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Flight And Fire - Lera Auerba / Ksenia Nosikova


Release Date: 08/07/2007 
Label:  Profil   Catalog #: 7064   Spars Code: n/a 
Composer:  Lera Auerbach
Performer:  Ksenia Nosikova
Number of Discs: 1 
Recorded in: Stereo 
Length: 1 Hours 5 Mins. 

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Notes and Editorial Reviews



AUERBACH La Fenice (Piano Sonata No. 1). Il segno. Memento mori . Fantasia. Images from Childhood Ksenia Nosikova (pn) PROFIL 7064 (64:31)


Entitled, “Flight and Fire,” this disc offers the stimulating fare of the piano music of the Russian composer, Lera Auerbach (born 1973). Auerbach seems to like to give works titles and then append their form in parentheses immediately thereafter, as Read more in Cetera Desunt (String Quartet No. 3) of 2006, a work memorably recorded by the Petersen String Quartet on Capriccio 71104, coupled with Shostakovich’s Eighth Quartet and Auerbach’s arrangement of that composer’s Six Poems of`Marina Tsvetaeva , op. 143. She is coupled with Shostakovich on an intriguing disc entitled “Ballet for a Lonely Violinist” (BIS 1592), and although I have heard it, my acquaintance with it was merely in passing; BIS also offers Auerbach playing her own compositions (1462); and Walter Simmons gave an admirable précis of her achievements in his review of still another BIS disc, 1242 ( Fanfare 27: 6).


Auerbach writes with confidence. Her ear for sonority and pitch organization is clearly expert and, despite the dissonant nature of her harmonies, her music simply breathes beauty. In an interview reproduced with the present disc, she writes about letting her music go after she has composed it and how any work of art is greater than its composer.


The First Sonata dates from 2005. It comprises six movements, all short (the longest, the finale, is just under six minutes). My Fanfare colleague Colin Anderson provides the notes, and he leads the listener through the works admirably, lucidly clarifying the structure. Nosikova (a Moscow Conservatory graduate who further pursued her studies in Colorado before settling down to teach at the University of Iowa) plays with fingers of steel; yet she can turn her tone inwards at a moment’s notice, as in the quieter passages of the second movement. The elusive nature of the fourth movement is particularly spellbinding, while the concentration of the final Adagio religioso belies the studio conditions (the disc was recorded in Clapp Recital Hall, Iowa City, in May 2006).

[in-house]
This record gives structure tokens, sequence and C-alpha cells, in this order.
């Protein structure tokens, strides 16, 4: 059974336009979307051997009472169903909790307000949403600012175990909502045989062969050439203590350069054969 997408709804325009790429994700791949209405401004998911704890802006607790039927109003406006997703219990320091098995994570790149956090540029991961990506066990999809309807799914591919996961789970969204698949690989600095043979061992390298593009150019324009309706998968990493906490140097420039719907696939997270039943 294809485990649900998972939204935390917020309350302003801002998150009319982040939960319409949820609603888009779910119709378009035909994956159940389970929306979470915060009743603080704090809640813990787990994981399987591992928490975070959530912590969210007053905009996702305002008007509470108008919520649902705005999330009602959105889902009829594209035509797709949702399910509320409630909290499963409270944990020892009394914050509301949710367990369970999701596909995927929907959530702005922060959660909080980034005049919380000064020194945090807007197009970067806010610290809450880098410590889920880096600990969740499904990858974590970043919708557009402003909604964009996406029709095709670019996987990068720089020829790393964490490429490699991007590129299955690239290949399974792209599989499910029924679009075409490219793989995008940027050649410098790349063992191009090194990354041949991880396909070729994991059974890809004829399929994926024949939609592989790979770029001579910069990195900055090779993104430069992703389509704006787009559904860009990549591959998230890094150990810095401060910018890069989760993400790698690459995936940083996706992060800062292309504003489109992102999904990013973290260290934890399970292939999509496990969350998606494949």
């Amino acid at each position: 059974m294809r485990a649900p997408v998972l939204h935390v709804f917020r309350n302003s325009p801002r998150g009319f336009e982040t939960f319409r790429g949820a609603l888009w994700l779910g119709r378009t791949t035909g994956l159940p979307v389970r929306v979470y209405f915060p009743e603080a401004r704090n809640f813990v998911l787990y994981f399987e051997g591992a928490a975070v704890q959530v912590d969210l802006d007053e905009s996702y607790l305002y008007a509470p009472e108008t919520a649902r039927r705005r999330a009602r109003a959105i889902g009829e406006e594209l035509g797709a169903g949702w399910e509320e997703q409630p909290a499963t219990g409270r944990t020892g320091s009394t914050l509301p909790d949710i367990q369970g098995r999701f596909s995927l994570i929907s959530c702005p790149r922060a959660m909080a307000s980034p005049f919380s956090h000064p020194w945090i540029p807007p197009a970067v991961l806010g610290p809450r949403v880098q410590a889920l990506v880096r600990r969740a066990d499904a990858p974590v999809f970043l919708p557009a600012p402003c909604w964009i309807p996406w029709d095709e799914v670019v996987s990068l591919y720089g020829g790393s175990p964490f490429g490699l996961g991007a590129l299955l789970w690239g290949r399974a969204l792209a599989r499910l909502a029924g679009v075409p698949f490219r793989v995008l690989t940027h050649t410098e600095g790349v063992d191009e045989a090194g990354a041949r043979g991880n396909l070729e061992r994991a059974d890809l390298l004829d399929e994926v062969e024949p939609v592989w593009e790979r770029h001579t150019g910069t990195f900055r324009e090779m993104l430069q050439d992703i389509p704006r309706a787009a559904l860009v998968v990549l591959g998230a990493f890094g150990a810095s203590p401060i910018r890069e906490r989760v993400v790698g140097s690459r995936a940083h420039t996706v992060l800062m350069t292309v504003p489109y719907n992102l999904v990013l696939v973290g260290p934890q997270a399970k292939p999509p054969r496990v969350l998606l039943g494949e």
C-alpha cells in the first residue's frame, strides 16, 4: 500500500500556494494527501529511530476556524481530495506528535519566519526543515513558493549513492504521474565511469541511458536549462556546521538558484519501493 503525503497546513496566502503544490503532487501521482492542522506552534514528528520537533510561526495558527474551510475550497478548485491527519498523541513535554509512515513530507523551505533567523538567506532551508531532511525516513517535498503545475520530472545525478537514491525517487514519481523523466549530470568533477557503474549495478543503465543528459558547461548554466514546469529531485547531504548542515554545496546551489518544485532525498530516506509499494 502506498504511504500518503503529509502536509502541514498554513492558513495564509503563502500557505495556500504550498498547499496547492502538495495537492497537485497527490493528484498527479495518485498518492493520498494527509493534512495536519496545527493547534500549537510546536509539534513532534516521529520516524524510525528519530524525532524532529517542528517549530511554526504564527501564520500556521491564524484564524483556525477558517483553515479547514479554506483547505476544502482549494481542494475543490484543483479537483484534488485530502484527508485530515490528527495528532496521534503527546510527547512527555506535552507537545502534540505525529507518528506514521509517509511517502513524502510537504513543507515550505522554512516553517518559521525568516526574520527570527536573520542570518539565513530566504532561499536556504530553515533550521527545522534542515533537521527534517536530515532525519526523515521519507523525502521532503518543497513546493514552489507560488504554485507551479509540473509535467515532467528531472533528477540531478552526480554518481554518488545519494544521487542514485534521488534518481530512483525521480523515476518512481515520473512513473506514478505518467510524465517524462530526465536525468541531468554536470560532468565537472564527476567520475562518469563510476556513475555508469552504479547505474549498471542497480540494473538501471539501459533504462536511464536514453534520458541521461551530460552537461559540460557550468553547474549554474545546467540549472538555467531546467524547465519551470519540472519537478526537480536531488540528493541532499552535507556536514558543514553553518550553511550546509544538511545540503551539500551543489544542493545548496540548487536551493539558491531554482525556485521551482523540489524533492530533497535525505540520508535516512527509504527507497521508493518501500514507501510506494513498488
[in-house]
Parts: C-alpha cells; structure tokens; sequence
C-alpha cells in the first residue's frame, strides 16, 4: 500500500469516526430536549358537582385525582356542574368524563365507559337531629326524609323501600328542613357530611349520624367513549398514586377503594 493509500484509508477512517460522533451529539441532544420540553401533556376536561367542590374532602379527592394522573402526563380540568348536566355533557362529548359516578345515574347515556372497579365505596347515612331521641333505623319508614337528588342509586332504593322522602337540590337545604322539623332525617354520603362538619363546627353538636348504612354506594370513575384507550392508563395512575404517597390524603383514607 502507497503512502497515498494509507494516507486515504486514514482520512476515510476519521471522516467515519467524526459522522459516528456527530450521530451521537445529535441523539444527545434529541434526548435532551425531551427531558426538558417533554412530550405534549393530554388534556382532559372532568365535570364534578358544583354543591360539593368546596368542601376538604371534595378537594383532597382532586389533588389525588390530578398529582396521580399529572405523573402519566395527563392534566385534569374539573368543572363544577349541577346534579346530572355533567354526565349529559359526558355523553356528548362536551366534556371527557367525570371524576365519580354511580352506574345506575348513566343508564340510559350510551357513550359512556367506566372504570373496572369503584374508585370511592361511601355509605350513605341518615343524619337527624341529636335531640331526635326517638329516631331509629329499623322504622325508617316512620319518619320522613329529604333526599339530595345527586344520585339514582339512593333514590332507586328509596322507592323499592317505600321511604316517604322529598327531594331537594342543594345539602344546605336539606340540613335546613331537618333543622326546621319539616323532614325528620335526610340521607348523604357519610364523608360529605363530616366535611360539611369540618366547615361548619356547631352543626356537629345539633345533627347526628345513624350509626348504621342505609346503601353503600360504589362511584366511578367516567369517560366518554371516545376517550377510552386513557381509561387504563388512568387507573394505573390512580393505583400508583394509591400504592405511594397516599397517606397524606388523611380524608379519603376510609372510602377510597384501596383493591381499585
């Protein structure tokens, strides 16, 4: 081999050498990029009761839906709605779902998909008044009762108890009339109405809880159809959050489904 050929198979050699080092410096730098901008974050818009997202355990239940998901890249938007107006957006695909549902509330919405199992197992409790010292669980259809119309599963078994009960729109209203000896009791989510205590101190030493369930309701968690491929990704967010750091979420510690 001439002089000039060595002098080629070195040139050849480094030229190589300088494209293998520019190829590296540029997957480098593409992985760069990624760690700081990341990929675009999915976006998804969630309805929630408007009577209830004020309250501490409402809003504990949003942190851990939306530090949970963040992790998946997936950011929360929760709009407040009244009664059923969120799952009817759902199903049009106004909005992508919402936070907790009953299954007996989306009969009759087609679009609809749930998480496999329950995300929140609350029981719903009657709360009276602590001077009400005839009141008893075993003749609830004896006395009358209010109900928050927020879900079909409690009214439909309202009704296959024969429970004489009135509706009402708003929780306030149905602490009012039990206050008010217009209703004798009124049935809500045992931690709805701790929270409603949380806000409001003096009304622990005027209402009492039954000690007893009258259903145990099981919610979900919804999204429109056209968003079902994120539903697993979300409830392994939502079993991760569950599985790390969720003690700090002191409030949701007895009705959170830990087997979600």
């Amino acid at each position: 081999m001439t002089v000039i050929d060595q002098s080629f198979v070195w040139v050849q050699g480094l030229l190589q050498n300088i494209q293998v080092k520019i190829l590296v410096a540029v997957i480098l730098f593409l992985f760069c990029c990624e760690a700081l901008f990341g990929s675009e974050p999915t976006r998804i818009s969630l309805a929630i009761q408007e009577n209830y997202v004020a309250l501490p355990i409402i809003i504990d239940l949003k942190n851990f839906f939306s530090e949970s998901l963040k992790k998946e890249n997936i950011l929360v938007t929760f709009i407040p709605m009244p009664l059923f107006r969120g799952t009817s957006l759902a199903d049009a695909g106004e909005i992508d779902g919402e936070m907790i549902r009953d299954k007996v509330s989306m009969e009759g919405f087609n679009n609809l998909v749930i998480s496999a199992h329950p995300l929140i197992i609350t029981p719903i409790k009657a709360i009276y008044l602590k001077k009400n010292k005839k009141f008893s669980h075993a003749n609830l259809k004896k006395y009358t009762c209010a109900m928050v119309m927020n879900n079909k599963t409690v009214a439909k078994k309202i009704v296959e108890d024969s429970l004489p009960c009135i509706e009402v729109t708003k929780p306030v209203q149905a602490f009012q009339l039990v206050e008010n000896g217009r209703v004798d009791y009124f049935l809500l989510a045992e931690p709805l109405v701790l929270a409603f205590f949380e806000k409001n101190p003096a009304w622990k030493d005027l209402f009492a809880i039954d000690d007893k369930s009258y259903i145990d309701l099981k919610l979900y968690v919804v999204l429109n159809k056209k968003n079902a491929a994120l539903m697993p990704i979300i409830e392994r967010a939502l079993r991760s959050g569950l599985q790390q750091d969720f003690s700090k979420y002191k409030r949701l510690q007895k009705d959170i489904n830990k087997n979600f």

Il segno (“The Sign”) dates from 2006 and, as Anderson points out, continues the sound and emotional world of the Sonata. The initial Adagio tragico is spare in texture, with many gaping registral spaces implying an unresolved emptiness. A buzzing Toccata (flawlessly played here by Nosikova) gives way to the insistent tolling bass of a Grave. The final Allegro begins in a rather grey fashion before igniting in intensity.


The Memento mori is a fascinating three-movement work. The first movement contains a canon at its heart (bookended by two sections called “Requiem”) before a flashback to childhood provides the middle section of the work as a whole. Here, all is shrouded in mist, and is so delicate that one is almost afraid that listening to it may cause it to disappear; only a more animated section entitled “Lets play grown ups” provides contrast. The final section is called “Adulthood—Memento mori,” and begins as a furious, bass-driven caricature of a wild dance. Nosikova’s technique is fully up to Auerbach’s demands, as is her expressive technique when it comes to the touching, slow final pages.


The Fantasia is from as early as 1986. It is a halting piece that seems to reflect the exploratory nature of Auerbach’s own thoughts. Finally, Auerbach’s answer to Kinderszenen , her own Images from Childhood (2000), a sequence of 12 short movements (the entire piece only lasts 12:30). There is the utmost charm on offer here—try the faux-Baroqueisms of the second, “What a Story!” Even the movement entitled “Quarrel,” lasting all of 26 seconds, is sweet. Desolation does rear its head in “After the War (The Field of the Dead),” the sixth movement. The effects of this movement last a while as it casts its shadow, only to be dispersed by the movements called “Stubborn” and “E-Creatures.” The final, delicate “Prayer” leaves the cycle with a distinct question mark hanging over it.


Fascinating listening. It is hard to imagine a disc that does greater service to Auerbach’s piano music.


FANFARE: Colin Clarke
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Works on This Recording

1.
Sonata for Piano no 1, "La Fenice" by Lera Auerbach
Performer:  Ksenia Nosikova (Piano)
Period: 20th Century 
Written: 2006 
Length: 19 Minutes 20 Secs. 
2.
Sonata for Piano no 2, "Il Segno" by Lera Auerbach
Performer:  Ksenia Nosikova (Piano)
Period: 20th Century 
Written: 2006 
Length: 14 Minutes 32 Secs. 
3.
Fantasia for Piano by Lera Auerbach
Performer:  Ksenia Nosikova (Piano)
4.
Images from Childhood by Lera Auerbach
Performer:  Ksenia Nosikova (Piano)
Period: 20th Century 
Written: 2000 
5.
Memento mori by Lera Auerbach
Performer:  Ksenia Nosikova (Piano)
Period: 20th Century 

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